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What have you missed over on our Facebook page? Check out some of our top posts!

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What have you missed over on our Facebook page? Check out some of our top posts from this past week!

Join us on Facebook, and be sure to subscribe to our weekly eNewsletter too: http://visitor.r20.constantcontact.com/d.jsp?llr=exwricdab&p=oi&m=1102808931044&sit=8w7zndteb&f=0383bd7b-6431-490b-85cd-f5c4412d7cf2

What have you missed over on our Facebook page? Check out some of our top posts from this past week are suhere!
Join us on Facebook, and be sure to subscribe to our weekly eNewsletter too: http://visitor.r20.constantcontact.com/d.jsp?llr=exwricdab&p=oi&m=1102808931044&sit=8w7zndteb&f=0383bd7b-6431-490b-85cd-f5c4412d7cf2

This New Year, rather than making a resolution to change something, why not make a commitment to find a deeper appreciation for small moments and shared time with friends and family? Here are 3 ideas to get you started…

Gestures of caring and acts of kindness hold a space of sanctuary during shared meals. In this place of refuge, we can fill ourselves with gratitude and appreciation for the gifts of the world, the authentic connections we can make with one another, and being of service to the universal “me” that resides in the stories of our neighbors, the fruit of the land, and the moments of silence in between.

Through curiosity and compassion, we can move from toxic environments we might find ourselves in during our days or in the evenings to a space of sanctuary, areas where we can be generous with one another and ourselves through nonjudgement and acceptance. Let the generous month of November be a starting point, and shared meals your practice.

As a teacher and a mother, September brought homework back to the forefront for Pain Specialist and Yoga Instructor Ginny Hamilton. How do we make the time to keep our commitments to our own needs and growth? Doing our Homework, in this month’s Off the Mat: Reflections on the Practice of Parenting.

Pain Specialist & Yoga Instructor Ginny Hamilton now watches from inside as her fourth grader gets on the bus. Perhaps she shares a comforting hug with her son’s special stuffie, reminiscing about his early years. Pigs, time, and things that fly, in this month’s Off the Mat: Reflections on the Practice of Parenting.

“Acknowledging how good I have it in this life, it’s ok to also acknowledge that being human – raising humans – loving humans – is still hard.”

In this month’s Off the Mat: Reflections on the Practice of Parenting, Pain Specialist & Yoga Instructor Ginny Hamilton works the gratitude muscle.

How Things Work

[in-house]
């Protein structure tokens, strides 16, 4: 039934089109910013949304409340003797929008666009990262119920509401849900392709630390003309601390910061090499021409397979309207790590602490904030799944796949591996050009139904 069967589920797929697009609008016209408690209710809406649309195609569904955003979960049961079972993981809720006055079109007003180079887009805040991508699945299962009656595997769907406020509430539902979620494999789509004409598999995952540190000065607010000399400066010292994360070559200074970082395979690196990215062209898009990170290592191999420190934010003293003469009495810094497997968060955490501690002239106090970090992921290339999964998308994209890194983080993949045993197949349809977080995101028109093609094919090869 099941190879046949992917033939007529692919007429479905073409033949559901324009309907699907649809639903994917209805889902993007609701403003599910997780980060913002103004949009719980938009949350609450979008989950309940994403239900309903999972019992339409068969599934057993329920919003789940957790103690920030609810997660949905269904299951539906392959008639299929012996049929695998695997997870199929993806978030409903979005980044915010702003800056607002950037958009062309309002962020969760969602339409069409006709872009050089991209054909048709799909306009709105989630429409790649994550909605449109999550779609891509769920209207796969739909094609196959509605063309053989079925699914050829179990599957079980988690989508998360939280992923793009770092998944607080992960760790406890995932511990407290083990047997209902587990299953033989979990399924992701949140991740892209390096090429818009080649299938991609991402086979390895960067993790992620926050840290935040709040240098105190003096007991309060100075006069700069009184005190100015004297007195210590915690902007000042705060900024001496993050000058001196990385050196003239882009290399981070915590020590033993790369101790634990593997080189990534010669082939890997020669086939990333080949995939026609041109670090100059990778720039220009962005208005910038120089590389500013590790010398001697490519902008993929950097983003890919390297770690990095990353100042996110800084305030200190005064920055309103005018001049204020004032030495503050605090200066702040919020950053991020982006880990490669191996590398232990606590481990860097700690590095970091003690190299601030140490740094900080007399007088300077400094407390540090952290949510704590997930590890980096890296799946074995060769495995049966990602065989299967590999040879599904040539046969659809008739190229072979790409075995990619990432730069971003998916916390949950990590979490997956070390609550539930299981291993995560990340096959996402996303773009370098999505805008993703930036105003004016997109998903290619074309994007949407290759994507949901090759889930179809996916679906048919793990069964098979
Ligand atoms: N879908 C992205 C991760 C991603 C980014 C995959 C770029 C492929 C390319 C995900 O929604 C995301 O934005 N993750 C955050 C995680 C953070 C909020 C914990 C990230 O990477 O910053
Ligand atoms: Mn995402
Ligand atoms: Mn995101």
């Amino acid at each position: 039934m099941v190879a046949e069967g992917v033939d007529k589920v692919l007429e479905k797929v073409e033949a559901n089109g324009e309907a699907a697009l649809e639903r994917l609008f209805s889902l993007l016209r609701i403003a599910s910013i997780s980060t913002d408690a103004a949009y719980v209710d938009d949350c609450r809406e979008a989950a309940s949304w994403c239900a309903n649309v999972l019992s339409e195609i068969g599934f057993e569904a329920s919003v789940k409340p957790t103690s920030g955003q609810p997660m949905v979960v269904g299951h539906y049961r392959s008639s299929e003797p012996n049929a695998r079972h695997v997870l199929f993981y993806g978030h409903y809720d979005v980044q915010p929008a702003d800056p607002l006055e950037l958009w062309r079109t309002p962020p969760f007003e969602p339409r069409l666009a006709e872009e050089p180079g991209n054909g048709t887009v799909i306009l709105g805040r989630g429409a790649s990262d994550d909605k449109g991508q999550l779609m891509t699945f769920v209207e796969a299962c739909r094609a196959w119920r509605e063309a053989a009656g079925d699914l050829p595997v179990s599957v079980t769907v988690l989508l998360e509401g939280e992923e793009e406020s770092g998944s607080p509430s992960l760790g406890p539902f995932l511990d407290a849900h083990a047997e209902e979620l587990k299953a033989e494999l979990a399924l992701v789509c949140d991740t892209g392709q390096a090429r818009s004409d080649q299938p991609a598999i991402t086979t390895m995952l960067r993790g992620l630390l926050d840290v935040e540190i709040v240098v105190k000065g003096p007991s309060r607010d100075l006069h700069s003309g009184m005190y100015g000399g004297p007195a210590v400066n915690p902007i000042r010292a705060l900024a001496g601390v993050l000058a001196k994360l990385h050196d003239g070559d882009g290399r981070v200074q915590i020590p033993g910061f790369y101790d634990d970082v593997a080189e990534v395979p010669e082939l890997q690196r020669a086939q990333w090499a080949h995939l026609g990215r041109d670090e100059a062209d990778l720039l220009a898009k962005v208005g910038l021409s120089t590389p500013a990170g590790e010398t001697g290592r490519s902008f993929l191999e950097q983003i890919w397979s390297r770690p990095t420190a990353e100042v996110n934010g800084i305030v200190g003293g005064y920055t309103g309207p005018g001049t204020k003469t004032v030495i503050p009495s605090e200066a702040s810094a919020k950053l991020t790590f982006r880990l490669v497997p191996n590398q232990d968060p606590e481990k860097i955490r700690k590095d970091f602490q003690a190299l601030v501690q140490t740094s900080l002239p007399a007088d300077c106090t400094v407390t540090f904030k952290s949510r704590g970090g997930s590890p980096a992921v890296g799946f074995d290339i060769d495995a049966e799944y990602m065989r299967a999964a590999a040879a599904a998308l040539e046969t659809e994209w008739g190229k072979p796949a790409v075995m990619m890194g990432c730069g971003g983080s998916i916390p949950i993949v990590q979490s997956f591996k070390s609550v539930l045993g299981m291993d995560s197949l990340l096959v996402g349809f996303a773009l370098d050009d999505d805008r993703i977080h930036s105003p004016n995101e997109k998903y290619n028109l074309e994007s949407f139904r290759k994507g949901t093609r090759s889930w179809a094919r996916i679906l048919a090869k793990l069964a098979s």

What makes the car stop? How are car brakes different from bicycle brakes? Train brakes? Roller coasters? How do hydraulics work?

These questions pepper my days these days. Raised for sugar, spice, and everything nice, my mechanical engineering knowledge is woefully inadequate. Thankfully, in his updated masterpiece on machines, The Way Things Work Now, author David Macaulay and his illustrated mastodons describe the inner workings of the toilet tank, stapler, and radio, along with Wifi and RAM. And hydraulics.

I’ve been reading about the power of pressure. When a fluid is compressed, it exerts pressure in all directions.  A container not strong enough to withstand the pressure will leak or otherwise be damaged. Properly contained, the fluid will transfer the force of its power into the world around it.

…”Tibetan nun, Pema Chodron said, “Fear is the natural reaction to moving closer to the truth.” The truth is, maybe things WILL go wrong. Completely, horribly, terribly wrong. Pema Chodron also said, “You are the sky. Everything else it’s just the weather.” So it seems that even if everything goes to hell, it will pass us by, like a storm.

This sentiment is easy to remember when things are well, but if we try very hard, we can keep it in our minds when fear creeps in the margins. So if it is difficult for us to hold onto when a situation is daunting, my hope is that we can remind each other….”

Mindfulness is something you can practice at any time, in any place. Still, if you don’t know anything about how to meditate or practice mindfulness, you may want to find guidance and support in the form of community-based classes or groups. Luckily, Western Massachusetts is home to many organizations, courses, and sanctuaries for people to learn about and practice mindfulness (and yoga!).

Mindfulness practice can help us learn to understand and be at peace with impermanence, and self-regulate our emotions when dealing with our own desires to cling to the apparition of permanence.

Snow can make you feel as though the world has stopped around you. During snowstorms, travel is suspended, and, for a day or two, the quiet of the outdoors reminds us to simply enjoy the moment and to be mindful. Here are several resource centers, peaceful places, and class ideas to connect you to the quietness inside through your community during the winter months.